By Jim Ellis — Jan. 9, 2023
HouseSpeaker: A Dive Into the Numbers — The internal US House voting process that elected California’s Kevin McCarthy as Speaker Friday night on the 15th roll call was arguably even closer than the final 216-212-6 tally suggested.
The two closest congressional elections, those of Reps. Lauren Boebert (R-CO) and John Duarte (R-CA), both would have affected the Speaker race outcome had the pair not won their tight November electoral contests.
Though Boebert supported other members on the first 13 roll calls, her “present” vote on the last two helped make the difference in McCarthy’s marathon campaign for the Speakership. Rep. Boebert won her western Colorado re-election campaign with only a 546-vote margin. Duarte was victorious with a similar 564 vote spread in central California. Combined, the aggregate 1,110 vote victories ultimately provided what McCarthy needed to finally reach majority support.
In all, 25 November US House races were decided by less than 10,000 votes apiece. Of those, Republicans won 15 and Democrats 10. In 15 of these 25 elections, we saw the winning candidate flip the district from the previous party’s representation to his or her own.
It is likely that most, if not all, of these 25 closest 2022 contests will become targeted races in the 2024 election cycle. Throughout the long election cycle, we will be paying particular attention to the 10 districts where the electorate voted opposite of the prognosticators’ pre-election calculation.
The FiveThirtyEight data organization, for example, rated all 435 House districts using past election trends, voter registration, and other statistics to formulate a point spread favoring a nominee of one party or the other.
The following 10 members over-performed their party’s projection and won a close contest in a seat that was expected to favor the opposite party’s nominee:
- Rep. Marie Gluesenkamp Perez (D-WA-3; R+11)
- Rep. David Valadao (R-CA; D+10)
- Rep. Anthony D’Esposito (R-NY; D+10)
- Rep. John Duarte (R-CA-13; D+7)
- Rep. Mike Lawler (R-NY-17; D+7)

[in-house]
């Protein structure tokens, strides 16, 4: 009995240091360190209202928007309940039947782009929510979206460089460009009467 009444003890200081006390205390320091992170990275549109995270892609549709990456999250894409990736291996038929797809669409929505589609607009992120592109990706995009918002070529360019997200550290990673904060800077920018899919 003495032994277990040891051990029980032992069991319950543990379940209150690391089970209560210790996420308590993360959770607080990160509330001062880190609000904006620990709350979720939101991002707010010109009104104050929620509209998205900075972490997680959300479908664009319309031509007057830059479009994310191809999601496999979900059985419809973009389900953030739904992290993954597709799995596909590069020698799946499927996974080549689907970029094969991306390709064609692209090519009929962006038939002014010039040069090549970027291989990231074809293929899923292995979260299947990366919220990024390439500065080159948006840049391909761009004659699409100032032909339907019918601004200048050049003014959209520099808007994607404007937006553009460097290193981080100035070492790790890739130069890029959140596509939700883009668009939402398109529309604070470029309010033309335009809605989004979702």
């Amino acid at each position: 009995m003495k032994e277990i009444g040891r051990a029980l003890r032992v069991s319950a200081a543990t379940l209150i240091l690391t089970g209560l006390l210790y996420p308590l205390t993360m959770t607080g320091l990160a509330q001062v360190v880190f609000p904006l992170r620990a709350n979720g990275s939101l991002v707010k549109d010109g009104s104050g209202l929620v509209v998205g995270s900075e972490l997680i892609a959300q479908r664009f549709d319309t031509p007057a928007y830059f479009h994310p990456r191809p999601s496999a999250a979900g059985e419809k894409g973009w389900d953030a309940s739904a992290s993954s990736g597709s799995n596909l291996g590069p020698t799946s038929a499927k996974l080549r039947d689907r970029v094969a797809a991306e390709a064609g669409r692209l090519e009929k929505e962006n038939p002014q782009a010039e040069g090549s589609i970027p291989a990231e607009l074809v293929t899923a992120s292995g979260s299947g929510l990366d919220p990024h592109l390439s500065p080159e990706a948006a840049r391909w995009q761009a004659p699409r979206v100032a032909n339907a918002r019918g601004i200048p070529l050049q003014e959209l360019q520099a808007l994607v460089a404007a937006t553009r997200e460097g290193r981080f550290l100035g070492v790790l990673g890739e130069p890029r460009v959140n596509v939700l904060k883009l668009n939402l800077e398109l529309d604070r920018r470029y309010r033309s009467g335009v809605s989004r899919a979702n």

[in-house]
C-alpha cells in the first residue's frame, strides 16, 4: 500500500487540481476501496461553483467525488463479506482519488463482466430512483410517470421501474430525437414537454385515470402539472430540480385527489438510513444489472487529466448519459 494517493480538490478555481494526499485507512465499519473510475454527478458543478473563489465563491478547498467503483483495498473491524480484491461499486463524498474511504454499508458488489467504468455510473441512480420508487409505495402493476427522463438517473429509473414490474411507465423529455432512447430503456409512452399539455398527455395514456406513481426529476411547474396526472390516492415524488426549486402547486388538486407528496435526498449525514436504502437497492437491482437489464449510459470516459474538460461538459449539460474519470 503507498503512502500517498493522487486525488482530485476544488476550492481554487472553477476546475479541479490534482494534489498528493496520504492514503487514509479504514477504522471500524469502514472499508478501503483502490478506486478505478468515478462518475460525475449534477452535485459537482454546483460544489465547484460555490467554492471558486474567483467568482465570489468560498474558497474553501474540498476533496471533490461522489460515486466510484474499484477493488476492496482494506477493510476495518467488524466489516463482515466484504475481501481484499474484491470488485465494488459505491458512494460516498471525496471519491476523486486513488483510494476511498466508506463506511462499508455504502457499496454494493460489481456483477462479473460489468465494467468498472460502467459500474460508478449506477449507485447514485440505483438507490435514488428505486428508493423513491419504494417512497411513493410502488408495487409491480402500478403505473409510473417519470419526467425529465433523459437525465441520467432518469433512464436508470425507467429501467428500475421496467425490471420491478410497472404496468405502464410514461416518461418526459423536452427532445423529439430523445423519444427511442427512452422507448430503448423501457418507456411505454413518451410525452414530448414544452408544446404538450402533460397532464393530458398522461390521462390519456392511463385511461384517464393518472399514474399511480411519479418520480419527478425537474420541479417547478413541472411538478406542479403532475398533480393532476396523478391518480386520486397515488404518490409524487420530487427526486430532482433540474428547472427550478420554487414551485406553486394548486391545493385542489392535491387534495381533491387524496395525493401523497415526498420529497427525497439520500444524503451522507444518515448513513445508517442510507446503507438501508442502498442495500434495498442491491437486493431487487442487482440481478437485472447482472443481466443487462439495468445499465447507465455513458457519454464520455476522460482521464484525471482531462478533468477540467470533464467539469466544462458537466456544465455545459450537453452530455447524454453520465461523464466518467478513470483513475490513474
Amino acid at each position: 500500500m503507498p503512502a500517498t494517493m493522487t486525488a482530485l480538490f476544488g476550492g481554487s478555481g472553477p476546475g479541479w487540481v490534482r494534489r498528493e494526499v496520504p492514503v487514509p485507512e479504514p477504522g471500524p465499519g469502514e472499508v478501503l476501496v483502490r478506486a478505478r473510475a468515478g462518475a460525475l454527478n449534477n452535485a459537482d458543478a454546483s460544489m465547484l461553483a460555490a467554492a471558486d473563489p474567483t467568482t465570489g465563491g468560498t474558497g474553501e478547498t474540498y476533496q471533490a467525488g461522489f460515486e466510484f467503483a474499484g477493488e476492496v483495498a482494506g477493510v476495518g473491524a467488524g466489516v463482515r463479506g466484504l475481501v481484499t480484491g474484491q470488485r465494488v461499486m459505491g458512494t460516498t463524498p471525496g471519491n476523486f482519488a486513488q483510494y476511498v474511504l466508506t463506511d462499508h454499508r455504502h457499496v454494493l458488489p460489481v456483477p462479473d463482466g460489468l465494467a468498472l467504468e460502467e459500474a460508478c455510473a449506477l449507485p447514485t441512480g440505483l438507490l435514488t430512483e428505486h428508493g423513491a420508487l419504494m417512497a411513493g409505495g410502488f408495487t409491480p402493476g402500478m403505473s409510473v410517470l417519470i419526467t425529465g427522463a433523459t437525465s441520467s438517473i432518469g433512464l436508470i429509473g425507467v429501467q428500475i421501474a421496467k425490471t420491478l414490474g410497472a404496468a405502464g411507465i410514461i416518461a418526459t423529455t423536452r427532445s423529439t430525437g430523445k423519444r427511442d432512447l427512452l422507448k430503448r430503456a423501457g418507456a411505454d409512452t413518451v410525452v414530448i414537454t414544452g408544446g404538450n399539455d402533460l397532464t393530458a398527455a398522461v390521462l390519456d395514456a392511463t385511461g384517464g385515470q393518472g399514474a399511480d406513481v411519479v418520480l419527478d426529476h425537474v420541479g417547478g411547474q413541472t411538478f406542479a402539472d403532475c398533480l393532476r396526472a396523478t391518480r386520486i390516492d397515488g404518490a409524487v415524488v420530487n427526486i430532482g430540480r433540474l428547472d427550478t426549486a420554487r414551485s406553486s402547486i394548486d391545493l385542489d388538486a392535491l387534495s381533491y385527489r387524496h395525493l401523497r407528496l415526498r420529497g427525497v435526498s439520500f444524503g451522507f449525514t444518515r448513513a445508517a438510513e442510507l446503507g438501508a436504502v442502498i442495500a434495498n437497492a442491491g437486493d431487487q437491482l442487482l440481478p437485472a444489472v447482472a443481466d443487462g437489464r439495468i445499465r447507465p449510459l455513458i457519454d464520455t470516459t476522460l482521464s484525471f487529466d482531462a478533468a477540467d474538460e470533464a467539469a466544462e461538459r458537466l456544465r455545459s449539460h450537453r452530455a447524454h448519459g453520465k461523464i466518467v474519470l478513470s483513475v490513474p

- Rep. Susan Wild (D-PA; R+4)
- Rep. Yadira Caraveo (D-CO-8; R+3)
- Rep. Wiley Nickel (D-NC; R+3)
- Rep. Lori Chavez-DeRemer (R-OR; D+3)
- Rep. Brandon Williams (R-NY; D+2)
Redistricting may very well be back on the table for the 2024 congressional cycle, however. Irrespective of the US Supreme Court deciding the Alabama racial gerrymandering and the North Carolina partisan gerrymandering and legal jurisdiction cases before the end of June, we can expect redraws occurring in certain states.
The legislatures will likely redraw interim court-mandated maps in New York, North Carolina, and Ohio. Based upon a recent federal three-judge court ruling, South Carolina has been ordered to produce a new congressional map by March 31. The impending SCOTUS rulings could force Alabama, Illinois, Louisiana, and North Carolina (if not already done so by the time the high court rules) to change their maps.
The redraws would potentially help Republicans in Illinois and North Carolina, and Democrats in Alabama, Louisiana, New York, and South Carolina. The Ohio situation is unclear, at least for now.
With impending map changes coming in the aforementioned states, and possibly several more depending upon just how far-reaching the future SCOTUS decisions prove, we could again see a large number of seats falling into the competitive realm. This, in addition to the aforementioned 25 close likely targets from the previous election cycle.
Those members are listed in their entirety below: